I own one of these rifles and I KNOW I will not be getting into any trouble with it. I also own a couple of military surplus rifles and I never "throw a lot of brass" or "spray and pray". Your words, and pretty juvenile at that. I resent that you would insinuate all owners of this particular firearm are murderers and criminals.

10:33 PM  
Blogger Ken Gardner said...

OK, point taken everyone. I wasn't as objective as I could have been. For example, I failed to mention the fact that most gun owners are responsible and law obeying people. Although I've owned a few firearms of my own in the past, I'm definitely not a rifle expert.

I really resent being referred to as racist. I don't think that's fair at all. The facts are, as I understand them, that some people with somewhat militant beliefs were transporting an unusually large shipment of rifles and ammunition. Isn't that at least enough to cause a little concern?

Anyway, I might be completely wrong. It's possible that they had entirely innocent uses in mind. If so, I apologize.

10:36 PM  
Anonymous Anonymous said...

"some people with somewhat militant beliefs were transporting an unusually large shipment of rifles and ammunition. Isn't that at least enough to cause a little concern?"

If there was "concern", why did our benevolent Federal Government allow the transaction to take place? You do know that *every* purchase of a firearm must be approved of by the CFC, don't you?

There is nothing that I can think of that is as strictly controlled as the legal sale and ownership of firearms. This, of course, does nothing to address the *illegal* sales...

10:43 PM  
Anonymous Anonymous said...

"OK, point taken everyone. I wasn't as objective as I could have been." - Kevin Wood

I just started reading this blog and I have to say that I applaud your willingness to learn from your mistakes instead of just getting defensive. Canadians have a tendancy to believe that everything in the media is true. My own eyes were recently opened to how the media deliberately spins stories to either play up the dramatic or to serve their own political perspectives and now I'm wary of everything they say or print.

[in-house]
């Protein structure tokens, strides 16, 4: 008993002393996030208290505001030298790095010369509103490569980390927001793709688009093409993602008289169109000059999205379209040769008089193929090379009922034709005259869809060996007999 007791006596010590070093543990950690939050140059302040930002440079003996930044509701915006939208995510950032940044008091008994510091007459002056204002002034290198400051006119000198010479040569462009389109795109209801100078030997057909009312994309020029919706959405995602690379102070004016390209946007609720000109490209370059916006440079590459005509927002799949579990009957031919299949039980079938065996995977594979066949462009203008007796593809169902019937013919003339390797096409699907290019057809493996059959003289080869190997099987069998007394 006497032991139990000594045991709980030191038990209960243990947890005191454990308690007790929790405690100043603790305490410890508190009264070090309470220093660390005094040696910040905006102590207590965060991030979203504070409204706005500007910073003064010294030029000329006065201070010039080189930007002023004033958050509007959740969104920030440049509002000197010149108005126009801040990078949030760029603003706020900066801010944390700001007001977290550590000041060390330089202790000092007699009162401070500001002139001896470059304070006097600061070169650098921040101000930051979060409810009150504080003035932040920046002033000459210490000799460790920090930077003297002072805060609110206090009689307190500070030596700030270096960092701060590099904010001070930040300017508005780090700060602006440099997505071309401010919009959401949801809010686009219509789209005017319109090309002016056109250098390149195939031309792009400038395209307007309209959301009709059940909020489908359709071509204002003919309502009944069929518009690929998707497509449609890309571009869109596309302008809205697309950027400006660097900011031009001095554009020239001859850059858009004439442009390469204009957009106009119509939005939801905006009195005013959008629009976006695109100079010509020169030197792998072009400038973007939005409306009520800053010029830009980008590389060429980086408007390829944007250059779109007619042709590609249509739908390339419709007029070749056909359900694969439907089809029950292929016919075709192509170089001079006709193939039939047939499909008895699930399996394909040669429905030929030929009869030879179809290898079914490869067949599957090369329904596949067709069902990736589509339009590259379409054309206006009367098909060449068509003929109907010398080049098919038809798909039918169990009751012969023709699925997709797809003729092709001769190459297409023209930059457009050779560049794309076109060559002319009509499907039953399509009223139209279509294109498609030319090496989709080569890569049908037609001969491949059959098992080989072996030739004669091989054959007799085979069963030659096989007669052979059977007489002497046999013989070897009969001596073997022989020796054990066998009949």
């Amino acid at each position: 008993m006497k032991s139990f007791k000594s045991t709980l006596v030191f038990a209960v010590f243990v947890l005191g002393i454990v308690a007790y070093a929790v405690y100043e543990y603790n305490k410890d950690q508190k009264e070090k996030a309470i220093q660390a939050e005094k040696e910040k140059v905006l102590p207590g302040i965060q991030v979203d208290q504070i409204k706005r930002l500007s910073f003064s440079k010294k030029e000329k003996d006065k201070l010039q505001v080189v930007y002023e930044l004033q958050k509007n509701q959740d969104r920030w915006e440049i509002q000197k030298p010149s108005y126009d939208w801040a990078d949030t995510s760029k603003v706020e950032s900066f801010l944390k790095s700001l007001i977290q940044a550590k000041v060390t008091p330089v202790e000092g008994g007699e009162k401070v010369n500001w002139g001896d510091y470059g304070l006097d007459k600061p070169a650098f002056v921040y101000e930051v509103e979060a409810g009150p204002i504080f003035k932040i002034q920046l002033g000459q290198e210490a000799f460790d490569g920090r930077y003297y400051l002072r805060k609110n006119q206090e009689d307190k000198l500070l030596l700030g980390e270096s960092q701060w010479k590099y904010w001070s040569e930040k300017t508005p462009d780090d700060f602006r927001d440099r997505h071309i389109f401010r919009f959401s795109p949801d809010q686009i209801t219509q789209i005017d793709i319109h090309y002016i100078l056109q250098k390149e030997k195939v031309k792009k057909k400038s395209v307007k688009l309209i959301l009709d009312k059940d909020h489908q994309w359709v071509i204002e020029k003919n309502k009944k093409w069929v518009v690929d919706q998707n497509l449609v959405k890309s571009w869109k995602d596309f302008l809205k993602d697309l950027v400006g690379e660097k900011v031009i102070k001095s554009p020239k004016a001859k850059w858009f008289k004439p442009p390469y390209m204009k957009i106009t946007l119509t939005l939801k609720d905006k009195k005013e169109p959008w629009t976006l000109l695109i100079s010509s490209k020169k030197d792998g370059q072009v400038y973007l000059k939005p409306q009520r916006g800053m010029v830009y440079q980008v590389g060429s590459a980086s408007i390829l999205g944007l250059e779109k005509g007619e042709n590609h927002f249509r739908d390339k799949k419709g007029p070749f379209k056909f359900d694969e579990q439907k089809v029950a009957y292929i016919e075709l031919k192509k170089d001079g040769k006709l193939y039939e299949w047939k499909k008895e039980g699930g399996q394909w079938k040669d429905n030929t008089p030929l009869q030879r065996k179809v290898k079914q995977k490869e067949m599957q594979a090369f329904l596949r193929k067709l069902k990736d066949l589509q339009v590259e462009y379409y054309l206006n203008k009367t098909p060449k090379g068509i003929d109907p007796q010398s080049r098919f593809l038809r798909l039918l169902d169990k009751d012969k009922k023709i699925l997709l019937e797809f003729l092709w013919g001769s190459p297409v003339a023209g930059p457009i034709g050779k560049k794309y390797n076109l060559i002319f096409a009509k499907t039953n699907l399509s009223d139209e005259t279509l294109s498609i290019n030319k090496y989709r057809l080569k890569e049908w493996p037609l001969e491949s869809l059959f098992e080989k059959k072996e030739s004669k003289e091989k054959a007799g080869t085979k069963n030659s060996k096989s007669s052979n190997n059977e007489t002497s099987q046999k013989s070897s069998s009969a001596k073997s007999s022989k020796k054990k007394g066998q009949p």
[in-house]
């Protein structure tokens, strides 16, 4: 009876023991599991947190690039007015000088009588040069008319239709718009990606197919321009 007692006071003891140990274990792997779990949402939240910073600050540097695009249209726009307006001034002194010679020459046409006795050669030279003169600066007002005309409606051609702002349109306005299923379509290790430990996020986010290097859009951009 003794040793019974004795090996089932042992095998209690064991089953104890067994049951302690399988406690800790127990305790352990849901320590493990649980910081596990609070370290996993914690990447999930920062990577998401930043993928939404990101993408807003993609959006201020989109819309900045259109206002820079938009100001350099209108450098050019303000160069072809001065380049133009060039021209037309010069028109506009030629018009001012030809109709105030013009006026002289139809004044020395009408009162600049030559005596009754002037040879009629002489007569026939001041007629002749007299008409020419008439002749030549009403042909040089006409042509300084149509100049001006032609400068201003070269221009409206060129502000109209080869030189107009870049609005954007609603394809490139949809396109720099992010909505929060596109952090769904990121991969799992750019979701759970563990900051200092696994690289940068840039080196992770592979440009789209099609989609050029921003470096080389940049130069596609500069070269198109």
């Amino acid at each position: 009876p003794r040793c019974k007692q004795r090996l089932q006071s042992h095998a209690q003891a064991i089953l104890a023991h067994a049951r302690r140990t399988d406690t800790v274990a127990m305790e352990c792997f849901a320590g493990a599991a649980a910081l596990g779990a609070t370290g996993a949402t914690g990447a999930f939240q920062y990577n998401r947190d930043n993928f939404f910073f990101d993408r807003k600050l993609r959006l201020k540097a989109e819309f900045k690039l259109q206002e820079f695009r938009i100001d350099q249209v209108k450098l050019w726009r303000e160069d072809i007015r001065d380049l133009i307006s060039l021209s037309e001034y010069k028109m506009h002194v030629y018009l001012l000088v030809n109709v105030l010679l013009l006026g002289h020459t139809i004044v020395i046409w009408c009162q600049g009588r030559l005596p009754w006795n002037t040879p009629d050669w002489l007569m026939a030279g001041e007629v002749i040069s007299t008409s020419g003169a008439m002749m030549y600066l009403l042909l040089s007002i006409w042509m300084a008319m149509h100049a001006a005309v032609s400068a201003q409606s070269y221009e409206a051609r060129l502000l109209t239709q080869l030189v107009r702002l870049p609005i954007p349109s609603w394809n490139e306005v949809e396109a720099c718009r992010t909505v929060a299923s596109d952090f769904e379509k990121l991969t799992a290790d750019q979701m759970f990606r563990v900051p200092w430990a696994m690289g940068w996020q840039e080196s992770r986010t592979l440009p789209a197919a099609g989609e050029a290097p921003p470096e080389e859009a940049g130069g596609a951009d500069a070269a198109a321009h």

11:26 PM  
Anonymous Anonymous said...

The moron who wrote this should be brutally made fun of until he's to the point where leaving his house is an embarrassment to himself.

You racist ignorant hog.
Get a life.

5:37 AM  
Anonymous John said...

"Norinco, the company that manufactures the M305, also produces anti-missile systems, tanks, and night vision gear. The Bush administration has banned the importation of all Norinco products into the US. The Norinco M305 might sometimes be used by hunters but it was designed to kill people.

Thank God the cops confiscated these weapons. I hope they don't ever give them back!" are a classic un-informed anti-gun idiot. These guns are are a lot of things but sniper rifles they are not. These rifles are cheap & reliable - just what you would want for training.

7:19 AM  
Anonymous Anonymous said...

You say you have in the past owned firearms. Why then do you write this kind of missleading trash (the only word I can think of that fits). As a past firearms owner you would know that what you said was simply inflammitory rhetoric. Do you spout your anti-gun sentiments just to show how pollitically correct you are or what a hypocrite you are?
As you say most gun owners(99.9%) are responsible and law abiding people yet by writing this drivel you paint us all as a bunch of potential psychopaths ("spray and pray").
By putting the word warriors in quotation marks shows that you are a racist as you do not understand the facts or anything about the First Nations culture. Ignorance of another persons culture does not excuse rasism.
Warriors do not just go out and kill the enemy, they are responsible for the well being of the tribe which includes finding food and shelter. To be a good warrior it is not just how many "scalps" you collect but how good of a hunter you are and how well you look after your family. This group of people was asked to buy some hunting rifles and teach young natives how to hunt period, nothing more. Obviously they would need more than one rifle. To become proficient in their use takes practice hence the amount of ammunition they had. Nothing unusual at all about this. As a past gun owner you should be aware of this. More overstatment?

7:58 AM  
Anonymous Anonymous said...

Ken wrote "Although I've owned a few firearms of my own in the past, I'm definitely not a rifle expert."
And probably not in the recent past since if you were you would know as others have mentioned that ALL purchases/transfers of firearms have to be individually approved by both the Federal Registry AND the Provicial Firearms Office. If it really was an issue why was it approved?

Also Ken wrote, "were transporting an unusually large shipment of rifles and ammunition. " Actually this is NOT unusually large. Most private transports of firearms and ammunition are "unusually SMALL" since true SHIPMENTS are business related most times and will consist of large quantities.